• Women own only 5% of start ups.
  • They earn only 28% of computer science degrees.
  • Only 7% of partners at Top 100 venture capital firms are women.
  • Women under age 25 in the tech industry earn, on average, 29% less than their male counterparts.
  • Women hold only 11% of executive positions at Silicon Valley companies.
  • In the high tech industry, the quit rate is more than twice as high for women (41%) than it is for men (17%).
  • In 2016, venture capitalists invested just $1.46 billion in women-led companies. Male-led companies earned $58.2 billion in investments.
  • Women receive lower salary offers than men for the same job at the same company 63% of the time.

74% of young girls express interest in STEM fields, so something is clearly going amiss here. The discussion of that subject has been, and will continue to be, the focus of multiple books and articles, so I won’t discuss it too much here. Yet the combination of a technological learning gap during adolescence and the cultural barriers around the tech industry combine dangerously to keep women out of careers. There is overwhelming evidence to suggest that for women of colour, the picture is even worse.

This is not just a Western problem – in fact, in the West we are lucky to now have access to a range of programmes to teach girls how to code, to subsidise digital skills lessons for university students, and to be able to at least know a few people who could teach us the ropes when it comes to coding or other digital skills.

Globally, the divide between the digitally literate and illiterate is finally having an impact on international policy. The UN now has a global framework to measure digital literacy with a list of competencies including the fundamentals of hardware and software, communication, safety, digital content creation and career-related knowledge and skills. While looking at the list, I noticed gaps in my own digital literacy, even in the career space I inhabit as a freelance content creator.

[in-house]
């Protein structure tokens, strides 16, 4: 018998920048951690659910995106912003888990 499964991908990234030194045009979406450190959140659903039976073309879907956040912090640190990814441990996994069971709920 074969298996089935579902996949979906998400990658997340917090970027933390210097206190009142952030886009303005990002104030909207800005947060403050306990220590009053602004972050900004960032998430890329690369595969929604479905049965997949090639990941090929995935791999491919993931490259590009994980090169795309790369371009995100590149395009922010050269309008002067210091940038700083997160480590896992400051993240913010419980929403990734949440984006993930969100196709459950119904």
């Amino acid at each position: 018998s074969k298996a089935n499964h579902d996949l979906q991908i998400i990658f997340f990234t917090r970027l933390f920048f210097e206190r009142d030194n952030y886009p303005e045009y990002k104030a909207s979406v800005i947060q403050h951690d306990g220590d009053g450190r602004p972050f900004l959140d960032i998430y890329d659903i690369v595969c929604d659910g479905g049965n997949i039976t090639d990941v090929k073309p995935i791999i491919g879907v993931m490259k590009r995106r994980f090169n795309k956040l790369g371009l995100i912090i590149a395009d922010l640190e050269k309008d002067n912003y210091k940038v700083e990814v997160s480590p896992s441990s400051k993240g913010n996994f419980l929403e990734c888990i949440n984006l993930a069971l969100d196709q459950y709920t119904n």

The theme of 2017’s global literacy day was ‘Literacy in the Digital World’. Recent data from the UNESCO Institute for Statistics (UIS) showed that 750 million adults (two-thirds of whom are women), including 102 million young people, cannot read or write a simple sentence. Immediately, this makes the world of digital knowledge and content creation inaccessible to 750 million people. As of July 2017, only 51% of the world’s population has regular access to the internet. Access statistics obviously differ according to geography with African, Middle Eastern, Latin American and Asia-Pacific nations at a disadvantage – and yes, women are still worse off since 12% fewer women use the internet than men worldwide, and this rises to a 25% gap in African nations.

In the West, and in a more acute sense globally, access to careers, economic development and social mobility are at risk due to poverty, generational differences and gender barriers. For women, the next step is to empower ourselves as best as we can to make space in an industry which lacks diversity. Where that cannot be done, national, regional and global government services have a responsibility to ensure that people, particularly women, can start to overcome their disadvantages through widespread computer and internet access.

So, looking to start? Girls Who Code, CodeAcademy and Skillshare provide affordable (mostly free) services to improve your digital skills. To donate to the global effort for an inclusive digital world, check out the Good Things Foundation.

It’s time to tell the tech industry the boys club is over.

Written by Ellen Macpherson

Do you code? Do you want to learn more tech skills? Let us know in the comments!